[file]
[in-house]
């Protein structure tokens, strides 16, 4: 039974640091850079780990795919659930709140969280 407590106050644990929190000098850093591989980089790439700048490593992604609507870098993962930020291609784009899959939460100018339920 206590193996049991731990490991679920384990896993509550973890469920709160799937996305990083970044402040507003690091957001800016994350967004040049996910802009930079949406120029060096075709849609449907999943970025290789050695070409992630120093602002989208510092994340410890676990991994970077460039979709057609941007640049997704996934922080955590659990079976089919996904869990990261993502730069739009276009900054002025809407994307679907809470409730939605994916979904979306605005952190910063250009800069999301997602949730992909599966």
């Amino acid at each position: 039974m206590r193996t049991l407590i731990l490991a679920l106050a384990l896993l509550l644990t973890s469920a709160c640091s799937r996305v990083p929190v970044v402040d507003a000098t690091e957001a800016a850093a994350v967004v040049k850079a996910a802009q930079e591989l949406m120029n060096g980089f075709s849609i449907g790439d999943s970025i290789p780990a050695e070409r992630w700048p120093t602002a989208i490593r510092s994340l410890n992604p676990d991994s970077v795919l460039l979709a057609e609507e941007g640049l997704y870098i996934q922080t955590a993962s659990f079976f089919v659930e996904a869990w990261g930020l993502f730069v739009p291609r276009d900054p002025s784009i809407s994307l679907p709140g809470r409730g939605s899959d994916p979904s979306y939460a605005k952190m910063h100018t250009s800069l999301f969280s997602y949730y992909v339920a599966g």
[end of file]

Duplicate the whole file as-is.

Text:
[in-house]
């Protein structure tokens, strides 16, 4: 039974640091850079780990795919659930709140969280 407590106050644990929190000098850093591989980089790439700048490593992604609507870098993962930020291609784009899959939460100018339920 206590193996049991731990490991679920384990896993509550973890469920709160799937996305990083970044402040507003690091957001800016994350967004040049996910802009930079949406120029060096075709849609449907999943970025290789050695070409992630120093602002989208510092994340410890676990991994970077460039979709057609941007640049997704996934922080955590659990079976089919996904869990990261993502730069739009276009900054002025809407994307679907809470409730939605994916979904979306605005952190910063250009800069999301997602949730992909599966």
């Amino acid at each position: 039974m206590r193996t049991l407590i731990l490991a679920l106050a384990l896993l509550l644990t973890s469920a709160c640091s799937r996305v990083p929190v970044v402040d507003a000098t690091e957001a800016a850093a994350v967004v040049k850079a996910a802009q930079e591989l949406m120029n060096g980089f075709s849609i449907g790439d999943s970025i290789p780990a050695e070409r992630w700048p120093t602002a989208i490593r510092s994340l410890n992604p676990d991994s970077v795919l460039l979709a057609e609507e941007g640049l997704y870098i996934q922080t955590a993962s659990f079976f089919v659930e996904a869990w990261g930020l993502f730069v739009p291609r276009d900054p002025s784009i809407s994307l679907p709140g809470r409730g939605s899959d994916p979904s979306y939460a605005k952190m910063h100018t250009s800069l999301f969280s997602y949730y992909v339920a599966g």